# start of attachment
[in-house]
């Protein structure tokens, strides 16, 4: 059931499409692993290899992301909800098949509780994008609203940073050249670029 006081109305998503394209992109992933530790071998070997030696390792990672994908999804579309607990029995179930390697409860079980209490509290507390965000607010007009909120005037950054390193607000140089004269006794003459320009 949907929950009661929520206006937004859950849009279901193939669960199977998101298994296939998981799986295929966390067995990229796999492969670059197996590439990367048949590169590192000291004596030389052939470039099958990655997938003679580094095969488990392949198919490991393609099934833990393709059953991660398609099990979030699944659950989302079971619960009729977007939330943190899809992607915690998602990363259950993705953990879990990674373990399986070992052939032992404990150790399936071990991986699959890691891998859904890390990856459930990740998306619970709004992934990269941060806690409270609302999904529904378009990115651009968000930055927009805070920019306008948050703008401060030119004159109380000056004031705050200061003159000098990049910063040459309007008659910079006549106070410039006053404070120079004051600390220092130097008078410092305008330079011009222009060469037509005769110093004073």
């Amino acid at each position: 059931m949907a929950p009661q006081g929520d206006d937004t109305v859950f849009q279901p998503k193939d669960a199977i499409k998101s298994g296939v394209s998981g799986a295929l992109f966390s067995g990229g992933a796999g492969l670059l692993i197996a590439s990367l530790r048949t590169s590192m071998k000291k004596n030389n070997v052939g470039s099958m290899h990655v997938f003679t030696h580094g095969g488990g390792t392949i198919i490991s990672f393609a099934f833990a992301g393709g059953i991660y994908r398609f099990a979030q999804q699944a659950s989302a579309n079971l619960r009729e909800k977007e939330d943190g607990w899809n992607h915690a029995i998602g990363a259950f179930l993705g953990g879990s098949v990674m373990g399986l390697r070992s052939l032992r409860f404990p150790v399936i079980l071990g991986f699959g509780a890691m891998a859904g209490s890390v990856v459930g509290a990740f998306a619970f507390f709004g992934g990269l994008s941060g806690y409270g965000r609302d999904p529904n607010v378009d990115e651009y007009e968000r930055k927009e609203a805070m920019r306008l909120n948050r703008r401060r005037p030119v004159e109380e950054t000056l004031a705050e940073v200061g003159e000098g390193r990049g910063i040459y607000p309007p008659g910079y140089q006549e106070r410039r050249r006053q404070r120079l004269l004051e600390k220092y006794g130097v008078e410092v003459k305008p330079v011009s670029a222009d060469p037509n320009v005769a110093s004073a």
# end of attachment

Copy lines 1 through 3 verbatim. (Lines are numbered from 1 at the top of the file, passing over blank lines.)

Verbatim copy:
[in-house]
């Protein structure tokens, strides 16, 4: 059931499409692993290899992301909800098949509780994008609203940073050249670029 006081109305998503394209992109992933530790071998070997030696390792990672994908999804579309607990029995179930390697409860079980209490509290507390965000607010007009909120005037950054390193607000140089004269006794003459320009 949907929950009661929520206006937004859950849009279901193939669960199977998101298994296939998981799986295929966390067995990229796999492969670059197996590439990367048949590169590192000291004596030389052939470039099958990655997938003679580094095969488990392949198919490991393609099934833990393709059953991660398609099990979030699944659950989302079971619960009729977007939330943190899809992607915690998602990363259950993705953990879990990674373990399986070992052939032992404990150790399936071990991986699959890691891998859904890390990856459930990740998306619970709004992934990269941060806690409270609302999904529904378009990115651009968000930055927009805070920019306008948050703008401060030119004159109380000056004031705050200061003159000098990049910063040459309007008659910079006549106070410039006053404070120079004051600390220092130097008078410092305008330079011009222009060469037509005769110093004073």
């Amino acid at each position: 059931m949907a929950p009661q006081g929520d206006d937004t109305v859950f849009q279901p998503k193939d669960a199977i499409k998101s298994g296939v394209s998981g799986a295929l992109f966390s067995g990229g992933a796999g492969l670059l692993i197996a590439s990367l530790r048949t590169s590192m071998k000291k004596n030389n070997v052939g470039s099958m290899h990655v997938f003679t030696h580094g095969g488990g390792t392949i198919i490991s990672f393609a099934f833990a992301g393709g059953i991660y994908r398609f099990a979030q999804q699944a659950s989302a579309n079971l619960r009729e909800k977007e939330d943190g607990w899809n992607h915690a029995i998602g990363a259950f179930l993705g953990g879990s098949v990674m373990g399986l390697r070992s052939l032992r409860f404990p150790v399936i079980l071990g991986f699959g509780a890691m891998a859904g209490s890390v990856v459930g509290a990740f998306a619970f507390f709004g992934g990269l994008s941060g806690y409270g965000r609302d999904p529904n607010v378009d990115e651009y007009e968000r930055k927009e609203a805070m920019r306008l909120n948050r703008r401060r005037p030119v004159e109380e950054t000056l004031a705050e940073v200061g003159e000098g390193r990049g910063i040459y607000p309007p008659g910079y140089q006549e106070r410039r050249r006053q404070r120079l004269l004051e600390k220092y006794g130097v008078e410092v003459k305008p330079v011009s670029a222009d060469p037509n320009v005769a110093s004073a």